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Various PASPY cards

PASPY (パスピー, Pasupī) is a rechargeable contactless smart card ticketing system for public transit in Hiroshima Prefecture, Japan.[1] Its name is a portmanteau of pass, happy, and speedy.[2] Like other electronic fare collection systems in Japan, the card uses an RFID technology developed by Sony known as FeliCa, but was the first to employ an 8 KB capacity instead of the standard 4, owing to the need for more capacity to interoperate with the Hiroshima bus system.[3]

While the PASPY system accepts numerous IC cards from across Japan, PASPY cards cannot be used on in other areas. PASPY IC card service will end in March 2025 and be replaced with ICOCA.[4]


The system was conceived as an alternative to the magnetic fare system in place since 1994, which by 2008 was already beginning to show signs of wear; machines were needing to be replaced and customers preferred IC cards over magnetic fare cards.[5] The PASPY card launched with eight issuing companies, each with their own uniquely colored card, on January 26, 2008.[6]

On March 1, 2008[citation needed], the PASPY system also began accepting JR West's ICOCA card, but without allowing PASPY to be used at ICOCA terminals. This was seen as an expedient way to avoid having to obtain agreement from the entire ICOCA service area to have local campaigns and promotional discounts to entice Hiroshima residents to use the PASPY card, while still allowing for travelers from outside the area to use the more widely accepted ICOCA card and visit Hiroshima without having to purchase a PASPY.[7]

Subsequently on March 17, 2018, Nationwide Mutual Usage IC cards (specifically, Suica, PASMO, TOICA, manaca, ICOCA, Kitaca, SUGOCA, nimoca, Hayakaken, and PiTaPa) can be used in the PASPY area.[8]

The Kure City Transportation Bureau version of PASPY ceased to be sold on 1 April 2012, the Bihoku Kōtsū version ceased on 30 September 2014, while the Geiyō Bus version ceased on 31 September 2014. As a result, there are now only seven colour varieties of new Paspy cards sold.[9]

Operators accepting PASPY[edit]

Those with a color in the "Card color" column issue their own version of the cards, while others just accept them.[10] Those with a strikethrough indicate the company has ended sales of their own cards, and thus that color of card is now unavailable.

Card color Operator Sales period Mode of transport
Light green Hiroshima Electric Railway (Hiroden) Present Railway (tram), bus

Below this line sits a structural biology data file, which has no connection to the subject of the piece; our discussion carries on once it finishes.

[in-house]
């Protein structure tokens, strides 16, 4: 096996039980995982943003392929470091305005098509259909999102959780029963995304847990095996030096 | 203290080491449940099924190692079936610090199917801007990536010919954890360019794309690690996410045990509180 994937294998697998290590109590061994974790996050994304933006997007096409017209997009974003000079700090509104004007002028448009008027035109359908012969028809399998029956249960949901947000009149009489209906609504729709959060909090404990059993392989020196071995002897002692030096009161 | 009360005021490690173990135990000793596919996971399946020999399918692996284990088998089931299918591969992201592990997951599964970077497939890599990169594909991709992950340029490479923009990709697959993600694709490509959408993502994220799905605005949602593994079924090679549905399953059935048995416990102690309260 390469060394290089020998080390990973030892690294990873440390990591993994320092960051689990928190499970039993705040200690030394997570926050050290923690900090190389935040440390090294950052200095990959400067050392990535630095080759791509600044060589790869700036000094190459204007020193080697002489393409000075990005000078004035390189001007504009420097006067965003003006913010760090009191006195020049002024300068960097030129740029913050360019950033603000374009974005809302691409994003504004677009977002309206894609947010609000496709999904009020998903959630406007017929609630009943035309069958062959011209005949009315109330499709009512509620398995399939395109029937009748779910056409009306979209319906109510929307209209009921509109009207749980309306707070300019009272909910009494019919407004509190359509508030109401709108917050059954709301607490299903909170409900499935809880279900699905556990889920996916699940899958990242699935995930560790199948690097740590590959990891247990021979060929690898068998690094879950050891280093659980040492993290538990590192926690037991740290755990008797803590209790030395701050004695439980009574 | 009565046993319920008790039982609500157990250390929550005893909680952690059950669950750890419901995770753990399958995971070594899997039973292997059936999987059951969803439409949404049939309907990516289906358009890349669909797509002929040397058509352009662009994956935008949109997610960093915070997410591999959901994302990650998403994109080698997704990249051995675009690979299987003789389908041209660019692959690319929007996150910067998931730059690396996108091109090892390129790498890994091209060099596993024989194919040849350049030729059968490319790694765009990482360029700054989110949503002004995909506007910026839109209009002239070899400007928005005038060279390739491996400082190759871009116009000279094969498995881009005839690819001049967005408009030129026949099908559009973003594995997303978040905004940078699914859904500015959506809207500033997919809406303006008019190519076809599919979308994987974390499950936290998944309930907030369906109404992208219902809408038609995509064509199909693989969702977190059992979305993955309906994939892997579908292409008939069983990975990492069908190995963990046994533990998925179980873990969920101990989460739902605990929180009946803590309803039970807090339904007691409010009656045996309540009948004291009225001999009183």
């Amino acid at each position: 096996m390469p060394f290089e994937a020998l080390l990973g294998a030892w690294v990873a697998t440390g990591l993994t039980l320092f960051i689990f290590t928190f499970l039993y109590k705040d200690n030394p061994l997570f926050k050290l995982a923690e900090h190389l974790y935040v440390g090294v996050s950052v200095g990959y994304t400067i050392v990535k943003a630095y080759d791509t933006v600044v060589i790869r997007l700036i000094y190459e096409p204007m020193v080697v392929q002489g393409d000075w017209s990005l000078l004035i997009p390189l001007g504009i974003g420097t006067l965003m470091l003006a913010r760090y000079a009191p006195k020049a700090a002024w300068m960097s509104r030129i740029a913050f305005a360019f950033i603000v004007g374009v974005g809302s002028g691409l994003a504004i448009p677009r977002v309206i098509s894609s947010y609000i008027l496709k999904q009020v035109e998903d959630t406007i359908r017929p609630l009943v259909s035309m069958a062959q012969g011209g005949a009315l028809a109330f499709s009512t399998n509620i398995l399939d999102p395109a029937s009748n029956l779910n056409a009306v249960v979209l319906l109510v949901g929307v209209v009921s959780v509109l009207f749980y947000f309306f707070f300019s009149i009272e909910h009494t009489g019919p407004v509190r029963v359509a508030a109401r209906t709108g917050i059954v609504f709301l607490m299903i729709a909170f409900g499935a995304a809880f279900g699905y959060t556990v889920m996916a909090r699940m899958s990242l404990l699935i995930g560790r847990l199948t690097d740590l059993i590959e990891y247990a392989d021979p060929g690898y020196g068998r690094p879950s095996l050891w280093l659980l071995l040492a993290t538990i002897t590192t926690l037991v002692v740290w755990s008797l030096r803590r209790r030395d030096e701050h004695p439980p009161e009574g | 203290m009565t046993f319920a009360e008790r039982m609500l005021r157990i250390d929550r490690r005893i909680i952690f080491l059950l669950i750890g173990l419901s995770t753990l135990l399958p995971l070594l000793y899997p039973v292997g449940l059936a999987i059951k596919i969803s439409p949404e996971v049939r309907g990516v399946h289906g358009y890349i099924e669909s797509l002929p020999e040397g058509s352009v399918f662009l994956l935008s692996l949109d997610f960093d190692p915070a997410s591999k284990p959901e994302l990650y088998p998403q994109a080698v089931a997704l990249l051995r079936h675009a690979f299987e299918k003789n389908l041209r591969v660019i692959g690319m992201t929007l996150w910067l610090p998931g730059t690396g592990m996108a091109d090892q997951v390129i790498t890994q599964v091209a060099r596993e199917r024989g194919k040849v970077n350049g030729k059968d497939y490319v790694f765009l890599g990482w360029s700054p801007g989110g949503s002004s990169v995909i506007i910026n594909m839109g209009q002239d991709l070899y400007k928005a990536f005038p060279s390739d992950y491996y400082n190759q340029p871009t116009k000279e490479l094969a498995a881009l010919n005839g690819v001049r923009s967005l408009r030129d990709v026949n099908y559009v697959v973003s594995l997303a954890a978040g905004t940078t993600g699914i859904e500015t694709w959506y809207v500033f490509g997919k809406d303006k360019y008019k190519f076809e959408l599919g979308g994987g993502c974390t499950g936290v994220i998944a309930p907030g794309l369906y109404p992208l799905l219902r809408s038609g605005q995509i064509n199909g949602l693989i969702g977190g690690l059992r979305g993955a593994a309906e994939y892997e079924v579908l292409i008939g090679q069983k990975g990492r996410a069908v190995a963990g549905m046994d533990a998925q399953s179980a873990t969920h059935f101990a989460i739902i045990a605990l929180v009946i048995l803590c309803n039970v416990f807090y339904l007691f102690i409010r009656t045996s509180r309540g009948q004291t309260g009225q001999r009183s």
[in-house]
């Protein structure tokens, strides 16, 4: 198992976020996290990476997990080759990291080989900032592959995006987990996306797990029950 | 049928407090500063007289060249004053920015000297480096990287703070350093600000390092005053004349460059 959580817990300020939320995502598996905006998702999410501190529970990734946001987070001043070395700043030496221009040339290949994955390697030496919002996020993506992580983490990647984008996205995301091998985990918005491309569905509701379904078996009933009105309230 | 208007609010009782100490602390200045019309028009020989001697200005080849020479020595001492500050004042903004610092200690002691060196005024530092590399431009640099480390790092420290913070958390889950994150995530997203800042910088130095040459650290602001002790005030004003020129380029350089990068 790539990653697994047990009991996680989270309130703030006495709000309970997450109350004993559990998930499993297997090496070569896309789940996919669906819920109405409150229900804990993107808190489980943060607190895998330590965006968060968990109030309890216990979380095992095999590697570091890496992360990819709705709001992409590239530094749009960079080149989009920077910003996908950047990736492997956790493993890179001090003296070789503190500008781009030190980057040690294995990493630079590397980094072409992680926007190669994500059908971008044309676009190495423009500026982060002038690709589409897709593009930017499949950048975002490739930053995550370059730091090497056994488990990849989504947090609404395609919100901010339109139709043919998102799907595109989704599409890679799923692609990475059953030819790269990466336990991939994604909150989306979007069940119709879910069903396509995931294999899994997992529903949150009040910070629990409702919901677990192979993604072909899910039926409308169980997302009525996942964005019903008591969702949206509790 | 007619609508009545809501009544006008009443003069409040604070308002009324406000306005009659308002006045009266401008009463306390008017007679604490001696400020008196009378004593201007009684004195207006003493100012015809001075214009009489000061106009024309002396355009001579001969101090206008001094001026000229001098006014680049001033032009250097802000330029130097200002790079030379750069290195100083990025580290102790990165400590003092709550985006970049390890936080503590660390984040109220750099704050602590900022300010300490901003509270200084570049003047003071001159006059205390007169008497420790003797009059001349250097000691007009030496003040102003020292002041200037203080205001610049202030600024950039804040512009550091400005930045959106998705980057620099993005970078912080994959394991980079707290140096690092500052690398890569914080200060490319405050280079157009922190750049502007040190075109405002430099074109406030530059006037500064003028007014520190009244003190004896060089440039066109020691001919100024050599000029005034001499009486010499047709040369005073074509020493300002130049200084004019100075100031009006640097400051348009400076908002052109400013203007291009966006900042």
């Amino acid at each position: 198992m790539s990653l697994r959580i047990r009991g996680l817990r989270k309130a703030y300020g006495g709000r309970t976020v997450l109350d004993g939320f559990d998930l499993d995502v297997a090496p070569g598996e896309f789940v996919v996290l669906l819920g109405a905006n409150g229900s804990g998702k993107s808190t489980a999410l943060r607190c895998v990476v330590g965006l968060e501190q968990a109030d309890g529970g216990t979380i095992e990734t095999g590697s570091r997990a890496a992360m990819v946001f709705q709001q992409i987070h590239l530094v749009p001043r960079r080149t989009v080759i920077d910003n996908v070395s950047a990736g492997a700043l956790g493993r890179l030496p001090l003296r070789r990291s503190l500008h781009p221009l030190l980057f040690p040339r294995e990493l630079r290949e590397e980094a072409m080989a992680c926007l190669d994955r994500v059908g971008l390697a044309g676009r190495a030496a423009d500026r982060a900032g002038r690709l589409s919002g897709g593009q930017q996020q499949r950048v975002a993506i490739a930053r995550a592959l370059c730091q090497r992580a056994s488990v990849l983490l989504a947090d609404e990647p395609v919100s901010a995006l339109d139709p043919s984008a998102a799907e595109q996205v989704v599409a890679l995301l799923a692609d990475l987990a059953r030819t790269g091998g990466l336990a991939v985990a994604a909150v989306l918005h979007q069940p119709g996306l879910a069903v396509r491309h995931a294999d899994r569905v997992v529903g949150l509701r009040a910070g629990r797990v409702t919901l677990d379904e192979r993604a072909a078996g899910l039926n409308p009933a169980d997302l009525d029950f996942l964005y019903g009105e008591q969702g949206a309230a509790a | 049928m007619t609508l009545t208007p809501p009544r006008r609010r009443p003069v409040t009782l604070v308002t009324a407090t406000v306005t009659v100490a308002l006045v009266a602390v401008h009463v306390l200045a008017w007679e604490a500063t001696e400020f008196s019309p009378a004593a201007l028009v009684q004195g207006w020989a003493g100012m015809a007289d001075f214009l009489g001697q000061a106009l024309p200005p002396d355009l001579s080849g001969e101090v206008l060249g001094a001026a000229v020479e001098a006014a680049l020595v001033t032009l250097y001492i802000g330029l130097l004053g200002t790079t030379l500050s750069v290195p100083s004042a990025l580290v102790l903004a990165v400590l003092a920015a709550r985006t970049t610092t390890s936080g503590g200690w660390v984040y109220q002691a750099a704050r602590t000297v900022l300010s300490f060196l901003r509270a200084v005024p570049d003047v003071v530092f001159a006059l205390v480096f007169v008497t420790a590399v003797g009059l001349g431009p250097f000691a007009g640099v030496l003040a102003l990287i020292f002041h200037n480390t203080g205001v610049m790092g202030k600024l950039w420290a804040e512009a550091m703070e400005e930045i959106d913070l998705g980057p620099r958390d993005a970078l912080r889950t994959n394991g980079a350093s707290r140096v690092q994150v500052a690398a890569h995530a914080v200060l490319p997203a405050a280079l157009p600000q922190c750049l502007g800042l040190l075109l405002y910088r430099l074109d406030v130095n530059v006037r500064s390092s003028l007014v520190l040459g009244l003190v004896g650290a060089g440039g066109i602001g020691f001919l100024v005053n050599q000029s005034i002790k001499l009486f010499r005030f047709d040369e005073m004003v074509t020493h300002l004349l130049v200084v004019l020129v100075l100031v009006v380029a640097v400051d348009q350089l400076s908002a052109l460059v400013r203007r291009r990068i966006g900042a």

Yellow Hiroshima Rapid Transit (Astram Line) Present Railway (people mover)
Hiroshima Tourism Promoting (Miyajima Ropeway) Railway (aerial tramway)
Pink Hiroshima Bus Present Bus
Orange Hiroshima Kōtsū (Hirokō Bus) Present
Dark blue Geiyō Bus Ended October 2014
Blue Chūgoku JR Bus Present
Light blue Bihoku Kōtsū Ended September 2014
Green Tomotetsudou (Tomotetsu Bus) Present
Purple Kure City Transportation Bureau Ended March 2012
HD Nishi-Hiroshima (Bon-Bus)
Daiichi Taxi
Hirokō Kankō
Dark Green Chūgoku Bus Present
Setonaikai Kisen Ship (ferry and cruise ship)
Miyajima Matsudai Kisen Ship (ferry)


  1. Yasuhiro Karii. "Deploying Transport IC Card in Hiroshima Urban Area". Japan Railway & Transport Review (50): 28–31. Archived from the original on 2015-06-16. Retrieved 2015-06-16.
  2. "PASPYについて". Hiroshima Bus Association. Archived from the original on 2015-03-22. Retrieved 2015-06-16.
  3. "PASPYご利用エリア". Hiroshima Bus Association. Archived from the original on 2015-02-20. Retrieved 2015-06-16.


  1. ^ #Karii, Introduction
  2. ^ PASPYについて, from the PASPY official site
  3. ^ #Karii, 8-KB FeliCa Card for Bus Commuter Pass.
  4. ^ "交通系ICカードPASPYのサービス終了について". PASPY (in Japanese). 2022-03-04. Retrieved 2024-02-16.
  5. ^ #Karii, Background to PASPY Introduction
  6. ^ #Karii, Background to PASPY Introduction
  7. ^ #Karii, Introduction
  8. ^ "PASPYエリアにおける全国相互利用ICカードのサービス開始について". Paspy. Hiroshima Bus Association. Retrieved 31 July 2023.
  9. ^ "PASPYの種類". PASPY. Hiroshima Bus Association. Retrieved 31 July 2023.
  10. ^ PASPYご利用エリア, from the PASPY official site. Note that the list shown here in this article is not exhaustive, and does not list every company that accepts PASPY.

External links[edit]